Hajj Health Recommendations
Saudi Arabia’s Ministry of Health (MoH) has published its recommendations and requirements for those travelling to the country for the annual Hajj pilgrimage.
Well over two million people are expected to arrive in the Desert Kingdom from around the world for the event, leading to a greater than usual risk of infectious disease spreading.
As always the MoH have put strict protocols in place to try and prevent any issues. Anyone travelling from a location where they are at risk of Yellow Fever must have a valid Yellow Fever Vaccination Certificate, whilst visitors also need to have had a meningococcal vaccine administered at least ten days prior to their arrival in the country.
Polio and seasonal influenza are also areas of concern, with the Ministry publishing advice for travellers to follow to reduce the risk of infection spreading: From using disposable tissues to avoiding consuming unpasteurized milk.
Latest MERS Figures
14 cases of Middle Eastern Respiratory Syndrome (MERS-CoV) were reported in Saudi Arabia last month, with four being fatal.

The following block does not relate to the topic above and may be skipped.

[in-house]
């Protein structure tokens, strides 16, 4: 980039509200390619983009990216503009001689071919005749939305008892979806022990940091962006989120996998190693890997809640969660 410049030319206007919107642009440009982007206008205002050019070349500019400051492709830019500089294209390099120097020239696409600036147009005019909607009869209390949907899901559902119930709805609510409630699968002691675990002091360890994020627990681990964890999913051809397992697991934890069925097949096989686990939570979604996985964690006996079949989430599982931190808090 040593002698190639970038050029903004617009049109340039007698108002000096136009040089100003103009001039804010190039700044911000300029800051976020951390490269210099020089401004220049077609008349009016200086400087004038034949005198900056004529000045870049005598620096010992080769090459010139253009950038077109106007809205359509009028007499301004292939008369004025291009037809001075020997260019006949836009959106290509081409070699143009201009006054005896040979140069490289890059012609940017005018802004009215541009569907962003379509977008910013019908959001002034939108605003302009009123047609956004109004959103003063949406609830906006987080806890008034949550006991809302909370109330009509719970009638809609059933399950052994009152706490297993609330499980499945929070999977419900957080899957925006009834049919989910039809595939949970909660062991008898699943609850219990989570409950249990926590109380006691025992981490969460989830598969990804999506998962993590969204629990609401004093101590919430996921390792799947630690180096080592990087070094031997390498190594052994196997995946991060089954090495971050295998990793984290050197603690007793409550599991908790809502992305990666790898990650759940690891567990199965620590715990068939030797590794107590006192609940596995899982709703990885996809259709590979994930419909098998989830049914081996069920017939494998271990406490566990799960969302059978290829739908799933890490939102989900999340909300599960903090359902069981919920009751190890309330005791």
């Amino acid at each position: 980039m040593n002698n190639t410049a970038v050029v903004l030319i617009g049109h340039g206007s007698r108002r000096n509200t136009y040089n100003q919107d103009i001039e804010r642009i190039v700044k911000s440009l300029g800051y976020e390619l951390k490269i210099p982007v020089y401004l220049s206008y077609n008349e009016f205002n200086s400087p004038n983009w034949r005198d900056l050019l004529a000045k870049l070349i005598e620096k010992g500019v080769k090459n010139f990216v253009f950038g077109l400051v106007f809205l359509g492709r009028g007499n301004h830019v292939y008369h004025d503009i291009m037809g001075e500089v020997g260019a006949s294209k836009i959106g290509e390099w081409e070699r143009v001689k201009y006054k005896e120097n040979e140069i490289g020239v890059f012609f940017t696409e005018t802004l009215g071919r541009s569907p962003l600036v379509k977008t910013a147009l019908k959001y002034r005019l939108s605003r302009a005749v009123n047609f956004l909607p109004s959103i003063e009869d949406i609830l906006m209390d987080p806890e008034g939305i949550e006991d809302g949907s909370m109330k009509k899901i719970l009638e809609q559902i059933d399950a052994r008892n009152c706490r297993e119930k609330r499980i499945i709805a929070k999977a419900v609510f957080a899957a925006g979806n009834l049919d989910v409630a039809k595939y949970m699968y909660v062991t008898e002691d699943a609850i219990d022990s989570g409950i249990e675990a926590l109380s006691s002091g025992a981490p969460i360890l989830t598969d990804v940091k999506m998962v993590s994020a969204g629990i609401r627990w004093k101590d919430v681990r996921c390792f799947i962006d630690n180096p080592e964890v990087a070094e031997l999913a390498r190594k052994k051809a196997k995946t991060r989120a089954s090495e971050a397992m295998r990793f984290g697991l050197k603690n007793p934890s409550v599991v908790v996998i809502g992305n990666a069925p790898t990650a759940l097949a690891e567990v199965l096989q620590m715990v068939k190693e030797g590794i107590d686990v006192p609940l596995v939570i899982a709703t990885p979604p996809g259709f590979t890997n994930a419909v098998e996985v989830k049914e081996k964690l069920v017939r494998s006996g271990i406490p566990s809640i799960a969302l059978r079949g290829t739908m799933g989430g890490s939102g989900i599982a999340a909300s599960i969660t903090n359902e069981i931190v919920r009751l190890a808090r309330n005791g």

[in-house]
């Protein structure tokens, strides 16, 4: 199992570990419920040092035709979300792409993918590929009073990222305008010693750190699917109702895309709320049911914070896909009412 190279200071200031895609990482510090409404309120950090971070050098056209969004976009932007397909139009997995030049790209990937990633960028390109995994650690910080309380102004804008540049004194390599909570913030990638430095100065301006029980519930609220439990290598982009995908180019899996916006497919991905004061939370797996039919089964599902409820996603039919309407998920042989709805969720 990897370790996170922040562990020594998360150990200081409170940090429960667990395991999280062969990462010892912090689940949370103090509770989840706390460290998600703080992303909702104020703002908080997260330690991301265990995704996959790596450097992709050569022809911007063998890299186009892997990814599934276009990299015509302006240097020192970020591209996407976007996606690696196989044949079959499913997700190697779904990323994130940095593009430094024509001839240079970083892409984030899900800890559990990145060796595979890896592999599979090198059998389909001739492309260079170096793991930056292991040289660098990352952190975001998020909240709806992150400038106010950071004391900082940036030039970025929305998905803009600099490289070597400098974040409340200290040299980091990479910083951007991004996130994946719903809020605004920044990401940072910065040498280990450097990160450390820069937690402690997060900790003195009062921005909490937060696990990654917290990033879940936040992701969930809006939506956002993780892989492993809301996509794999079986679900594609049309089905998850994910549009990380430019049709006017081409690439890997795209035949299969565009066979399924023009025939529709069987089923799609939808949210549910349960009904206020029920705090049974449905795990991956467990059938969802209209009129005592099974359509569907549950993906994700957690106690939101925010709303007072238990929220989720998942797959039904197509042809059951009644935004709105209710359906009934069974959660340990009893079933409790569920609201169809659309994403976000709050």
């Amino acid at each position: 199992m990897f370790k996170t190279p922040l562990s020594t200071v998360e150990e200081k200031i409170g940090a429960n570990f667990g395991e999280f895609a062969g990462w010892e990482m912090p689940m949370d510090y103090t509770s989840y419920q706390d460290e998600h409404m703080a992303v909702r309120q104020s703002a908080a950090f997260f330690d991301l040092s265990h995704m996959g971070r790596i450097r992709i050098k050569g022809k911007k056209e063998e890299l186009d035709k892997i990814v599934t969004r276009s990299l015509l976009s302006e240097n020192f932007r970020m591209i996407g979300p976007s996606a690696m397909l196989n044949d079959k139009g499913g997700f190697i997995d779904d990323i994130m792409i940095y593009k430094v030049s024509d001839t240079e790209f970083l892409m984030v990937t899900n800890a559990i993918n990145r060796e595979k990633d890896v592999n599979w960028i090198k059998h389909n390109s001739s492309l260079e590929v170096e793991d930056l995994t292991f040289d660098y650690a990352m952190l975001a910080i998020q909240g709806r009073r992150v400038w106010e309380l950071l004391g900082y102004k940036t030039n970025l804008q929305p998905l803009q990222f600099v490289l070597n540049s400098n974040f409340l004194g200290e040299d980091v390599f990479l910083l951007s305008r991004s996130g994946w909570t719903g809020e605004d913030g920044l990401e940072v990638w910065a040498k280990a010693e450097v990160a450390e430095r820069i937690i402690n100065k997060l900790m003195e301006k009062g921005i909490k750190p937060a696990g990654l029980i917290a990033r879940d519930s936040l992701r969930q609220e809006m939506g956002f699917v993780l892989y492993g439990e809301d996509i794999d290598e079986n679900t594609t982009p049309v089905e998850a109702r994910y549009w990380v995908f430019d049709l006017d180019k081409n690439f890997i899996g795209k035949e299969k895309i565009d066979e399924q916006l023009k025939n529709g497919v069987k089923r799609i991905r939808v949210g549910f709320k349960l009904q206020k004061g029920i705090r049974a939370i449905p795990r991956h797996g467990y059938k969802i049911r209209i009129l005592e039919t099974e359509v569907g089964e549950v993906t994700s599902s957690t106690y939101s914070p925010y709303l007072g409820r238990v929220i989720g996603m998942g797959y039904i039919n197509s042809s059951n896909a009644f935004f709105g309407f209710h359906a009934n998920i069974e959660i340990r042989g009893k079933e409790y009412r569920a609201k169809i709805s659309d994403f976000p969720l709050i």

MERS is a viral respiratory disease caused by a novel coronavirus that was first identified as a major issue in Saudi Arabia over four years ago. It is believed to be transported by camels, however the exact science behind this factor still remains unknown. This also means that it is untreatable, with around 36% of patients suffering from the condition dying as a result of it.
Typically the symptoms can range from a simple fever like cough, to shortness of breath and diarrhoea, whilst in patients with long term health conditions such as Cancer and Diabetes the side effects can be far more debilitating.
Despite the loss of life however, the World Health Organisation believe that proactive measures taken by the Saudi Ministry of Health have been effective in preventing a much larger outbreak.
Healthcare Workforce Grows
Saudi Arabia is now home to almost half a million healthcare workers according to the latest figures, including 104,759 Saudi and non-Saudi doctors and dentists.
According to the Ministry of Health’s figures, 88,023 doctors are currently in the Desert Kingdom - with 28,865 non-Saudis working for the country’s Ministry of Health, compared with 16,706 natives.
In the private sector the split was even more stark, with over 22,000 of the 24,000 medics employed being from overseas - showing that the largest number of opportunities for doctors remains in the private system.
The statistics were similar in dentistry, with 9,465 of the 11,184 working in the private sector being expats, whilst Saudi nationals made up the majority of the small public system.
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